Story URL: http://news.medill.northwestern.edu/chicago/news.aspx?id=218194
Story Retrieval Date: 3/9/2014 3:12:57 AM CST
Picking a name for your child can be hard enough as it is. The difficulty increases exponentially when the baby has no clear sex.
“When you hear a name, people jump to conclusions,” Alex McCorry said.
It usually conveys gender and perhaps even ethnicity and age. When you are not clearly one sex or the other, how do you choose a name?
McCorry was born intersex but raised female and was given a girly name.
“I did not want that. So I chose to go with Alex,” he said. Alex is not short for Alexander, he is quick to point out.
“I was still figuring out my gender identity,” he said. “Alex just went with that.”
McCorry refuses to tell what his birth name was. “That is not me anymore.”
McCorry’s mother, however, still refuses to call him Alex. “She still thinks I am her daughter,” McCorry said.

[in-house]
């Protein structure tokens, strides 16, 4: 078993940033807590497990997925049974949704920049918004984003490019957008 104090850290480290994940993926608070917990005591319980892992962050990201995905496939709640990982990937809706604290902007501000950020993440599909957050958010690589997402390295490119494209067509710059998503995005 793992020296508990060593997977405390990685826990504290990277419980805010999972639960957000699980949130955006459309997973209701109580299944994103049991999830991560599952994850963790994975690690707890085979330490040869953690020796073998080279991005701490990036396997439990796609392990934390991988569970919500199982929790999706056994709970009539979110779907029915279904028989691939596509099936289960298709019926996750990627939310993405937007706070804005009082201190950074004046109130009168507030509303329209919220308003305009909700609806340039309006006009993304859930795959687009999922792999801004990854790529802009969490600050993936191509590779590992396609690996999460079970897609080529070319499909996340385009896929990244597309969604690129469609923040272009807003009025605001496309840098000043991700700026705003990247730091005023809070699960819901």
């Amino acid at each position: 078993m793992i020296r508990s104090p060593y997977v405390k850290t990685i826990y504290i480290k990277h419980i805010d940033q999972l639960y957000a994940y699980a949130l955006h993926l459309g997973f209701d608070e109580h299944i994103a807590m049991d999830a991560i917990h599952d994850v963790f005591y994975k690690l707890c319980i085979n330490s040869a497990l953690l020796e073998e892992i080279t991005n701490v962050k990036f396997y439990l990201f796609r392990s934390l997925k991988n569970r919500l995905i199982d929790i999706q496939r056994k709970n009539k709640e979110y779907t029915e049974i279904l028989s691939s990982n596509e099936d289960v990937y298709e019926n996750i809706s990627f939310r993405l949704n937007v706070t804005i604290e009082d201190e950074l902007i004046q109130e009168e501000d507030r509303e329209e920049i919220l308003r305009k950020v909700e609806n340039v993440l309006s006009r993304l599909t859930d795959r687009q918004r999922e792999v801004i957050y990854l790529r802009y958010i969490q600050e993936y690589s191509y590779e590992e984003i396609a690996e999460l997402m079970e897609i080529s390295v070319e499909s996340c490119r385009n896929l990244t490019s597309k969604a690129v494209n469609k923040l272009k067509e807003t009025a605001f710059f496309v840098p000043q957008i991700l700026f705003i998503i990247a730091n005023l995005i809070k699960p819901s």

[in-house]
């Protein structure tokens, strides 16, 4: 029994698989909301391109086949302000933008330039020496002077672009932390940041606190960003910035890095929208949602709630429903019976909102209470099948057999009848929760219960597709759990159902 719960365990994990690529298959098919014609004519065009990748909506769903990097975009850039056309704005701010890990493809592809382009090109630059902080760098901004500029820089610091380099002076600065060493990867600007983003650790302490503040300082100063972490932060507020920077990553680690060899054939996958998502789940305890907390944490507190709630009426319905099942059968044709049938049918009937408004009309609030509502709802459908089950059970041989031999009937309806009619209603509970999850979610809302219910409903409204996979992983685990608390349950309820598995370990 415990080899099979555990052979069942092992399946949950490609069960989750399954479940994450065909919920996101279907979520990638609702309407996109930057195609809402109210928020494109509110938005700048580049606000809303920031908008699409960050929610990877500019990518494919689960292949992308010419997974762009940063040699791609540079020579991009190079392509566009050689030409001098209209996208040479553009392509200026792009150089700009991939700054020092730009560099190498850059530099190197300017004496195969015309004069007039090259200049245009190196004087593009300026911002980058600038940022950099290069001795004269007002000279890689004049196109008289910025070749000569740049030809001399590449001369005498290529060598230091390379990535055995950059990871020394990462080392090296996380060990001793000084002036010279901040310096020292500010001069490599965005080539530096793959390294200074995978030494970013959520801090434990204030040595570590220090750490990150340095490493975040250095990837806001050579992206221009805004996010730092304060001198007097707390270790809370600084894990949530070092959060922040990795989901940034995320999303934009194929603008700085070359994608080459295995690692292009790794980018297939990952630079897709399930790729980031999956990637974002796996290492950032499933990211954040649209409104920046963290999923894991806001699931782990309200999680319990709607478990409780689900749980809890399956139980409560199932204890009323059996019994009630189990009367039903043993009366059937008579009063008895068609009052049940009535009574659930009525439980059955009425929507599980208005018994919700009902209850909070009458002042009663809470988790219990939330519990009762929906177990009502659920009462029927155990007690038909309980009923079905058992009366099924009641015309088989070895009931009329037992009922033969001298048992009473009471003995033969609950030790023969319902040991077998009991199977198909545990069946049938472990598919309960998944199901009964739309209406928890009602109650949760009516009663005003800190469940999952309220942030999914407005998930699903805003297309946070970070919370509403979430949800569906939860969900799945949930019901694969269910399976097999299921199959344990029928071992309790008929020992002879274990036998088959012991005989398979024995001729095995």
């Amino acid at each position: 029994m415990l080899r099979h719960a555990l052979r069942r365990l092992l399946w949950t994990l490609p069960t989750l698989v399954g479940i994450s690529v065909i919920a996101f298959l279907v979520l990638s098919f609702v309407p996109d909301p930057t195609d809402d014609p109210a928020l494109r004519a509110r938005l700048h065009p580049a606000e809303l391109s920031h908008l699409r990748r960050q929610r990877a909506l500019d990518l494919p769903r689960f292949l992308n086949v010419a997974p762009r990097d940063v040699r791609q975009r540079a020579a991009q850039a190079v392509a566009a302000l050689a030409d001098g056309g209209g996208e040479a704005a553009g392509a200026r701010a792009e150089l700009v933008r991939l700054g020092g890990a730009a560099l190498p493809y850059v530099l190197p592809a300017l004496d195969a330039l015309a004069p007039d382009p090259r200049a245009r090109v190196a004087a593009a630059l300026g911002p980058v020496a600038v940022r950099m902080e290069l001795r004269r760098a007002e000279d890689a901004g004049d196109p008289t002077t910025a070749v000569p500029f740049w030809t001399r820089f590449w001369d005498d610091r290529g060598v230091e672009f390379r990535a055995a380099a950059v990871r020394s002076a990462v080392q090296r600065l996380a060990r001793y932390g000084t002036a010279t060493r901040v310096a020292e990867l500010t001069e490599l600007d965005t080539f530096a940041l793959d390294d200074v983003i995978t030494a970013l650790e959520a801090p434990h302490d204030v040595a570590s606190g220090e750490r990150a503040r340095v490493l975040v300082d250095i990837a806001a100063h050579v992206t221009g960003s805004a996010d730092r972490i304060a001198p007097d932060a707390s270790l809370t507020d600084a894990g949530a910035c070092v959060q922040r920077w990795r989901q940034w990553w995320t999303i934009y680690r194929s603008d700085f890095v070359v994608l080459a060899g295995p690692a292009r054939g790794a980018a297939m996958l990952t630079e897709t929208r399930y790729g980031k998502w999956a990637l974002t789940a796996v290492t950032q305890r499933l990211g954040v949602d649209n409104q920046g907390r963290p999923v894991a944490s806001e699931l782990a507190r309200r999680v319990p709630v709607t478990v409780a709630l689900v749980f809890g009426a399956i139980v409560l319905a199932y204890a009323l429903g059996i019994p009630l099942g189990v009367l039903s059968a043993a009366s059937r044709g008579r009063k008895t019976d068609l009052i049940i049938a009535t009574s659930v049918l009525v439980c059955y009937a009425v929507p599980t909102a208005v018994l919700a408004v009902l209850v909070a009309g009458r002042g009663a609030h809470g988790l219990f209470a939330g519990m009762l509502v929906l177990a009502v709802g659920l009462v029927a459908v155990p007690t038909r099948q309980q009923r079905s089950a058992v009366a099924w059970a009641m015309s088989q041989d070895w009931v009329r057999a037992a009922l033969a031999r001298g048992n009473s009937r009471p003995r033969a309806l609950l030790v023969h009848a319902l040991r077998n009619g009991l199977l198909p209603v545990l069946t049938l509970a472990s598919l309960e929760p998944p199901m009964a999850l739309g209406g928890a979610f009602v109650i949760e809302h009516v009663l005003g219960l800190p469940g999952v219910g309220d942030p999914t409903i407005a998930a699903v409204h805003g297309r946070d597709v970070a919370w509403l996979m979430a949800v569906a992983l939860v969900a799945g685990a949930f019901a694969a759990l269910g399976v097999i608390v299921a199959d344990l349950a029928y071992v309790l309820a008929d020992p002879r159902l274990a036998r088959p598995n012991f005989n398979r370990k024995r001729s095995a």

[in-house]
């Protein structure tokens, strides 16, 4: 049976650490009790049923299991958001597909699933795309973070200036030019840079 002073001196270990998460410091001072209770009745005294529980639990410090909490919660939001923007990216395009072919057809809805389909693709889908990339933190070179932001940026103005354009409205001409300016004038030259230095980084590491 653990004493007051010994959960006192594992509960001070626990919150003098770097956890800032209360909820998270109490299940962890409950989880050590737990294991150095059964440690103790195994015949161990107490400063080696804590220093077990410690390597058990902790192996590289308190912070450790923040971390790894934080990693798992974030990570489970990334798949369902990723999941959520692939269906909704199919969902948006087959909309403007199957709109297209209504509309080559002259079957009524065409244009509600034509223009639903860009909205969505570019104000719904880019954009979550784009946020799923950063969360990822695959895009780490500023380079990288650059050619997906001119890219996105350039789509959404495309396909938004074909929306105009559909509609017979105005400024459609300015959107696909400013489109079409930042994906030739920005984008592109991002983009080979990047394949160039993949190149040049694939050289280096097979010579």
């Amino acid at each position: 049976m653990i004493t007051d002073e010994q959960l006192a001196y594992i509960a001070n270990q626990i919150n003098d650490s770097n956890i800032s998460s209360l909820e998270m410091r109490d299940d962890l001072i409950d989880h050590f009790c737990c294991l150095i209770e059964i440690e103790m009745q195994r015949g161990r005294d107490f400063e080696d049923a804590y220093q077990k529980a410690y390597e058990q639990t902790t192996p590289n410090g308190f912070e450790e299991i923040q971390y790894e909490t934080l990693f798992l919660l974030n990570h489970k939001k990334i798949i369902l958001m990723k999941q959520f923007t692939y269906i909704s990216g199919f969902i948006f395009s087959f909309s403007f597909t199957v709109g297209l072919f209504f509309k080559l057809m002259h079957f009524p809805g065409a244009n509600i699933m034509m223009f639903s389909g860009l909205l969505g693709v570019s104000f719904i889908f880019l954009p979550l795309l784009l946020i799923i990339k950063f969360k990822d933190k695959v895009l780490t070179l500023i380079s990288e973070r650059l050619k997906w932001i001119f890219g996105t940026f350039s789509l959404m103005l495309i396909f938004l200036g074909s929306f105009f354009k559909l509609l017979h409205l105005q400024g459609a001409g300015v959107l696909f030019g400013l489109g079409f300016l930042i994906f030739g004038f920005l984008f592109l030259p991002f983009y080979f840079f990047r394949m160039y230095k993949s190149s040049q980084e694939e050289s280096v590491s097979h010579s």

Crixs Haligowski had a similar dilemma. He wanted a name that would convey his gender ambiguity. Just gender-neutrality was not enough for him.
“I consider myself the ‘x’ gender,” he said. “I picked a common gender neutral name and changed the spelling to include an ‘x,’ ” he said of his unusual spelling.
Mugsie Pike was raised female. “I was just lucky to have a gender neutral name to start with,” Pike said. “I may have picked another one if it weren’t neutral. I will never know.”
Should parents choose a gender-neutral name? David Sandberg, who is a pediatric psychologist who works with intersex children, says that is not a good idea.
“I would discourage selecting an androgynous name like Logan, Jamie, etc., if the motivation is to hedge against later gender change,” Sandberg said.
McCorry has, since his name change, settled on a predominantly male identity and is now considering changing his name to Alexander.